Why It’s So Hard to Successfully Keep Baby Marine Mammals in Captivity
Last month a 2-day-old beluga whale found stranded off the coast of Bristol Bay in Alaska died just weeks after the animal was rescued — despite marine experts’ best efforts to save the orphaned baby.
In May the first beluga whale born at the Georgia Aquarium lived less than a week.
And last year a pair of 2-month-old bottlenose dolphins at the National Aquarium in Baltimore died within days of each other.
These tragic stories are sadly not uncommon, begging the question: Does living or being born into a captive environment make it harder for infant marine mammals to survive?
“Marine mammals, in general, have very high infant mortality rates, whether they’re in wild or captive environments,” says Dr. Sam Dover, DVM, chief veterinarian and president of the Channel Islands Marine & Wildlife Institute, a nonprofit rescue organization. “For example, 50 percent of first-time bottlenose dolphin moms lose their babies in the wild.”
But the survival rate in captivity is much better, adds Dr. Michael Walsh, DVM, assistant director for aquatic animal health services at the University of Florida. “In the wild, no one can step in when things go wrong,” he says. “In managed environments, we can intervene when needed to help increase survival rates.”
But this hasn’t always been the case.
“Prior to the 1960s and 1970s, very few facilities had marine mammals in managed environments, “ says Dr. Walsh. “Therefore, the education level and experience of the experts dealing with the baby animals was extremely low, and many assumptions were made. As a result, the survival rates were also low.”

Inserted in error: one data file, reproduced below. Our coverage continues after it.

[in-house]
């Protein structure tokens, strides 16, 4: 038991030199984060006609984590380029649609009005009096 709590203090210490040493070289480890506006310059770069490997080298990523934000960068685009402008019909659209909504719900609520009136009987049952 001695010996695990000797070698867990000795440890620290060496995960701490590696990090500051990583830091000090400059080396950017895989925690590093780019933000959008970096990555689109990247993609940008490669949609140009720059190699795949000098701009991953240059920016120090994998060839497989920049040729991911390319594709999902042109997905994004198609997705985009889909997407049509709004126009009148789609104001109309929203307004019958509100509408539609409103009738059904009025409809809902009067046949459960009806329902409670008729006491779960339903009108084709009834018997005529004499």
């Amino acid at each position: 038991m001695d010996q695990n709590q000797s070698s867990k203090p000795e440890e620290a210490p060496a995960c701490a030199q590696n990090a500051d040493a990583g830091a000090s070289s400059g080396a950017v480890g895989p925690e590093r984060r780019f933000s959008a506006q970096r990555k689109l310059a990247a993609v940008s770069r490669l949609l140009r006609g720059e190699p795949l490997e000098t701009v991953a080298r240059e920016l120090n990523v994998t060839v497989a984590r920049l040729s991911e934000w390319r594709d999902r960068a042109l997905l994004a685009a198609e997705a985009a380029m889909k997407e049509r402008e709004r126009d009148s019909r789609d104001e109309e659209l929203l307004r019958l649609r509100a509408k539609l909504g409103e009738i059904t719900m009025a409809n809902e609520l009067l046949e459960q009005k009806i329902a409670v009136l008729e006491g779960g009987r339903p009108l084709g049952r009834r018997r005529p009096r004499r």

Over the past four decades, as the population of marine wildlife under human care has increased, there’s been a massive learning curve in the field.
“Today, we know enough to predict when things are going wrong,” says Dr. Walsh. “We have timetables for every step of the process, from when they start labor to how fast the calves should be moving. And we know when and how to step in to prevent or solve a potential problem.”
“When a mother gives birth, there are times when visually everything looks like it’s going great — the kid’s in the right spot, milk is observed and bonding is taking place — but maybe it’s not a strong baby,” says Dr. Walsh. “In some cases, you can have all the information and all the experience possible, but the baby is just not going to do well.”
Dealing with a first-time mother in captivity can also be tricky.
“At some facilities, there’s a smaller chance that females will have been exposed to other females of their species giving birth,” says Dr. Walsh.
As a result, mom might not be equipped to do the best job of caring for her young, potentially abandoning the calf. And this can make saving the baby even more difficult.
“When you don’t have another animal to adopt the kid, and you can’t bring the mom around no matter what, then you have to pull the calf, and have a group of experts providing 24-hour care,” says Dr. Walsh. “You have to have the right formula to substitute for the mother’s milk, the right people, the right environment and the right social structure. All of these things have to come together for success.”
It’s a tough job, but it’s well worth the hard work for Dr. Dover. “What we’ve learned just by working with these animals in captivity has had a huge impact on what we can do with them in the wild,” he says. “And the goal, of course, is to put them back in the wild.”
This is one of the reasons why Dr. Dover started the Channel Islands Marine & Wildlife Institute: “To me, no matter where an animal lives, we have to help it.”